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Michael Conroy, Associated Press
Protestors against right-to-work legislation gather outside the House Chamber at the Statehouse in Indianapolis, Thursday, Jan. 19, 2012. Indiana House Democratic legislators who are boycotting over a right-to-work bill are being fine $1,000-a-day.

INDIANAPOLIS — The leader of the boycotting Indiana House Democrats said Thursday they are diligently working to find a way for a voter referendum on the contentious right-to-work bill, one that would survive questions on whether it is allowed under the state Constitution.

Democratic leader Patrick Bauer said the proposal could be prepared as soon as Friday, possibly clearing the way for the 35 absent Democrats to return to the House floor and allowing action on the right-to-work bill and other legislation.

House Speaker Brian Bosma, R-Indianapolis, tried to gavel the House into order twice on Thursday. With only five of the 40 House Democrats present, there were too few members to conduct business — the sixth of 11 days it has tried to meet this month.

Most of the absent Democrats were at a private meeting inside a Statehouse conference room. Majority Republicans voted Wednesday to impose $1,000-a-day fines on the boycotters.

Several dozen union protesters cheered from a hallway outside the House chamber as Bosma announced the House did not have a quorum. After two attempts to convene, Bosma said he would try again Friday morning.

"I really don't have a sense of much at this point," Bosma said. "No communication from the Democrats as to their intentions."

Bauer said his party had lawyers in Indianapolis and Washington drafting a revised proposal for a statewide referendum on the Republican-backed bill, which bans contracts between companies and labor unions that impose mandatory representation fees on nonmembers.

Debate on that proposal and other possible amendments to the bill had been expected to start Tuesday, but Democrats stalled action after receiving a review by lawyers for the state's nonpartisan Legislative Services Agency. The review found that the Indiana Constitution "does not include a referendum option" for enactment of laws.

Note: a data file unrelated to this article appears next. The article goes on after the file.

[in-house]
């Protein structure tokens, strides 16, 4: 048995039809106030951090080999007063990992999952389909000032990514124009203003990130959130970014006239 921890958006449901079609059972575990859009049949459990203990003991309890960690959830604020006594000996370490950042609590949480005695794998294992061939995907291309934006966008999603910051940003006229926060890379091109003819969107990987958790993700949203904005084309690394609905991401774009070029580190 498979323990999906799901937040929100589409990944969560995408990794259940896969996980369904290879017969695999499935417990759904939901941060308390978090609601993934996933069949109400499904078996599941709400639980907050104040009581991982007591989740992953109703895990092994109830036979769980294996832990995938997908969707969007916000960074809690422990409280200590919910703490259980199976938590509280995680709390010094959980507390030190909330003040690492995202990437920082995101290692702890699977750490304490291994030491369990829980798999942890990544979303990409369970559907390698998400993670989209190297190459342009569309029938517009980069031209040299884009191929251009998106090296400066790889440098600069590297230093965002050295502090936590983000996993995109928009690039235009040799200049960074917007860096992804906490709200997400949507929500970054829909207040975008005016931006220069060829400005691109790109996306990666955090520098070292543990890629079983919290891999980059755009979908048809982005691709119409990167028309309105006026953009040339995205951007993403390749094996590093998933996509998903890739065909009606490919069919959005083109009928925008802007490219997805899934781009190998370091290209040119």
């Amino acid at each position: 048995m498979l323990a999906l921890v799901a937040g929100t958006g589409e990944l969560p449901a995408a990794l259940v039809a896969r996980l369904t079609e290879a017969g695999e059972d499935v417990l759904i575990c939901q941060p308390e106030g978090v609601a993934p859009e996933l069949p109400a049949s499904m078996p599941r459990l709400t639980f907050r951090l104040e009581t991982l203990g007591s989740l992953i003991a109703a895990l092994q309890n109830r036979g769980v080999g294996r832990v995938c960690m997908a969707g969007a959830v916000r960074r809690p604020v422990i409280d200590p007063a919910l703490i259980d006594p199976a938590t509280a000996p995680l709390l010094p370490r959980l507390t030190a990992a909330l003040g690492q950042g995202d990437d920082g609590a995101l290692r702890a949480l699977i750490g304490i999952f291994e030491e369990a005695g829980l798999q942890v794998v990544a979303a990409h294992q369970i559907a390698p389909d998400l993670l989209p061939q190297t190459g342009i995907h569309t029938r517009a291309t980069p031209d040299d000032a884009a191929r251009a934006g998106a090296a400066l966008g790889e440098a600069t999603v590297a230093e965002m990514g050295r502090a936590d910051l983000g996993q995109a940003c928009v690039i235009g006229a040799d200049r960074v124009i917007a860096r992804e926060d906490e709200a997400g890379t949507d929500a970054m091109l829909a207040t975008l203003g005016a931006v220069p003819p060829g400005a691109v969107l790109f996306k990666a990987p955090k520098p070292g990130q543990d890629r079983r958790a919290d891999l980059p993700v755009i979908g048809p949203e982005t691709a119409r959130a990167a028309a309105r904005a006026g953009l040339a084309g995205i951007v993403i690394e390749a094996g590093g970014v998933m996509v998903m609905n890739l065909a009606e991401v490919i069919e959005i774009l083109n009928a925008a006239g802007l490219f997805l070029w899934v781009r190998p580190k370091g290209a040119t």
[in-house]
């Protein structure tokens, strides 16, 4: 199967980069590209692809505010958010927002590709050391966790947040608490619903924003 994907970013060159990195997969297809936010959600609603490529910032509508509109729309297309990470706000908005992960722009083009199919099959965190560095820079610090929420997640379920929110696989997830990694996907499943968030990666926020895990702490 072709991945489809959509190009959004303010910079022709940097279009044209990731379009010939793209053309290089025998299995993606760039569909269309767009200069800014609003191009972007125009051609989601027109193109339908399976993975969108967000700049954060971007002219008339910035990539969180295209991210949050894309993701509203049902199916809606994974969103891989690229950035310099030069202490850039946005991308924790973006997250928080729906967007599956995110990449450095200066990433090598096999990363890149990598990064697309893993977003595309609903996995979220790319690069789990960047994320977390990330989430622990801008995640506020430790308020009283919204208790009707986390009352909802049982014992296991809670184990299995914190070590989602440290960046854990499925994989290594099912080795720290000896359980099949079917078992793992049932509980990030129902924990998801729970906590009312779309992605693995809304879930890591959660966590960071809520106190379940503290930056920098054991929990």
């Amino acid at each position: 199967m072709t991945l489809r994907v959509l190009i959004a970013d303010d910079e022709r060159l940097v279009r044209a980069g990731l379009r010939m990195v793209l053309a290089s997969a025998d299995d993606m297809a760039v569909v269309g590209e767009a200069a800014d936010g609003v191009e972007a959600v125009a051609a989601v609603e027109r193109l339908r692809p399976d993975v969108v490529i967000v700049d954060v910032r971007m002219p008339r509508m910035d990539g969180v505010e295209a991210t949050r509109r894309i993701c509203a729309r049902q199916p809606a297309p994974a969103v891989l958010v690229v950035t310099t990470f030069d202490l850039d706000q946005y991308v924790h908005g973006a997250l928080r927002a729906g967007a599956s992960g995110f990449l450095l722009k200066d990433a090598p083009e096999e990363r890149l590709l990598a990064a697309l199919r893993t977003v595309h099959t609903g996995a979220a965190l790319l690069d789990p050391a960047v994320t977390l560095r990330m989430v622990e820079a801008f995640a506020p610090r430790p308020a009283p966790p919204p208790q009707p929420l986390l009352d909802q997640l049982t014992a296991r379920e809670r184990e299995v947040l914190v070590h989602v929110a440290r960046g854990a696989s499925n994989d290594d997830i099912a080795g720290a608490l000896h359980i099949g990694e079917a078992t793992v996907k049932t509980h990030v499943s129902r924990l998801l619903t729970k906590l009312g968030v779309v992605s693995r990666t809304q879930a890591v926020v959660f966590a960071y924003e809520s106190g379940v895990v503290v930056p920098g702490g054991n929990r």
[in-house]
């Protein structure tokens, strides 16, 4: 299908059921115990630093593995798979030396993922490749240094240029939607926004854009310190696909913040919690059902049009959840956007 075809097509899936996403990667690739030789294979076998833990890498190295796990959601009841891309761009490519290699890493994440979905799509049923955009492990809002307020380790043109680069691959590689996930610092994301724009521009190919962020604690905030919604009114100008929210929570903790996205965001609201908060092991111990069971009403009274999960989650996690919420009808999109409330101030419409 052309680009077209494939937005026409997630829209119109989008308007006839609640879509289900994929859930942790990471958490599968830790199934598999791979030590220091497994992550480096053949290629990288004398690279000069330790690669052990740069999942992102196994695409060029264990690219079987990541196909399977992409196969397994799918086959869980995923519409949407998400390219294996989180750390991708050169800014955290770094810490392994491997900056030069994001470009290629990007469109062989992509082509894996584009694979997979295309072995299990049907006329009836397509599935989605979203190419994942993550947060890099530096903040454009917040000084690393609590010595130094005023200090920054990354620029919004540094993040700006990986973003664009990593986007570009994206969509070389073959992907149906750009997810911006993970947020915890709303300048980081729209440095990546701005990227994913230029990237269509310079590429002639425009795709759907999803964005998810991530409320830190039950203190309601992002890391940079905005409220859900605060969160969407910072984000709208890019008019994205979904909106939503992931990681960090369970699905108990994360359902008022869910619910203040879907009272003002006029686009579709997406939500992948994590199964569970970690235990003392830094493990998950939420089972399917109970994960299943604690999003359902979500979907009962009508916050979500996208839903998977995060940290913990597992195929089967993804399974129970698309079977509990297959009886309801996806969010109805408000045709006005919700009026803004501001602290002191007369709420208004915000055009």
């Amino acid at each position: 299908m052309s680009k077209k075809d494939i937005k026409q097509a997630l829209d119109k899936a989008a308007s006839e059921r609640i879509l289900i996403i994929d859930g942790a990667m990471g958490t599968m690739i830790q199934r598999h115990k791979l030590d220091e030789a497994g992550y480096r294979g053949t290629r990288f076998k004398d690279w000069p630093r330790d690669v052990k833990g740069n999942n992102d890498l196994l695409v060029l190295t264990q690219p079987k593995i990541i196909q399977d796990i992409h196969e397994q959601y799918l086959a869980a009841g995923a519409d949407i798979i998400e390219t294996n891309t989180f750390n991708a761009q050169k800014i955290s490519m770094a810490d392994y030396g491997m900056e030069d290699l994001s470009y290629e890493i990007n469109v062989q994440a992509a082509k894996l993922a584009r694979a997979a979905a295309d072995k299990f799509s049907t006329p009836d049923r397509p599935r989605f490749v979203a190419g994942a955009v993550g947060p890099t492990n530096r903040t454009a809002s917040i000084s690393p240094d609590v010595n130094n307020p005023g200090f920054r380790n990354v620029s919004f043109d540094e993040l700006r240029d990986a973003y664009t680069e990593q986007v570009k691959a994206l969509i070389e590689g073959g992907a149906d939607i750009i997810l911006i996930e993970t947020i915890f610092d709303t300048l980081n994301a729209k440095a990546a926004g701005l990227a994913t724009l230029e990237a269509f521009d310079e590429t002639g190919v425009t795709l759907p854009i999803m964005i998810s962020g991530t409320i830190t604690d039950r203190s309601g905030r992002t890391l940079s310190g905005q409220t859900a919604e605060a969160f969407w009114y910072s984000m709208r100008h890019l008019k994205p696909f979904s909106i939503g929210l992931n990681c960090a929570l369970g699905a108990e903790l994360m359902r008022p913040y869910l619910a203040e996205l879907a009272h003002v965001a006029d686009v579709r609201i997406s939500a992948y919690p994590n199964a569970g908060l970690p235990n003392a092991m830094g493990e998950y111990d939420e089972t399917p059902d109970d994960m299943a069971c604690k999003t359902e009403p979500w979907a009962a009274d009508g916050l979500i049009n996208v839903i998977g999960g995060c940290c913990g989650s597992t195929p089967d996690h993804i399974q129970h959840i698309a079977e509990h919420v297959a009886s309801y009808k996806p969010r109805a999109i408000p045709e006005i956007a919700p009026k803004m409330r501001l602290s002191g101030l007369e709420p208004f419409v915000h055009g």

Senate President Pro Tem David Long, R-Fort Wayne, said House Democrats are giving flimsy excuses for their boycott and that he agreed that the state constitution doesn't allow statewide voter referendums except on constitutional amendments.

"A simple legal analysis by a law student could have figured that out in no time," Long said. "Read your Constitution, it's in black and white."

House Democratic leaders maintain that the constitutional question is being used as a defense by wavering Republicans for voting against the referendum proposal.

"We're eliminating the excuse," said Rep. Scott Pelath, D-Michigan City.

Long said the Senate — where Republicans hold a commanding 37-13 majority — could start debating its version of the right-to-work bill next week if the House is unable to act.

Bauer also said he did not expect any court rulings until at least Friday on the legal challenge Democrats have filed over the GOP plan to dock the Democrats' state paychecks to cover $1,000-a-day fines.

State figures show the total pay for Democratic legislators in 2010 ranged from about $50,000 to almost $60,000 for Bauer, who was the House speaker that year.

Republican leaders say they think the fines are legal and will be upheld.

Many of the boycotting Democrats continue taking part in committee meetings held in the Statehouse, but Bosma has turned down an offer from Bauer that Democrats would return to the House to act on bills other than the right-to-work proposal.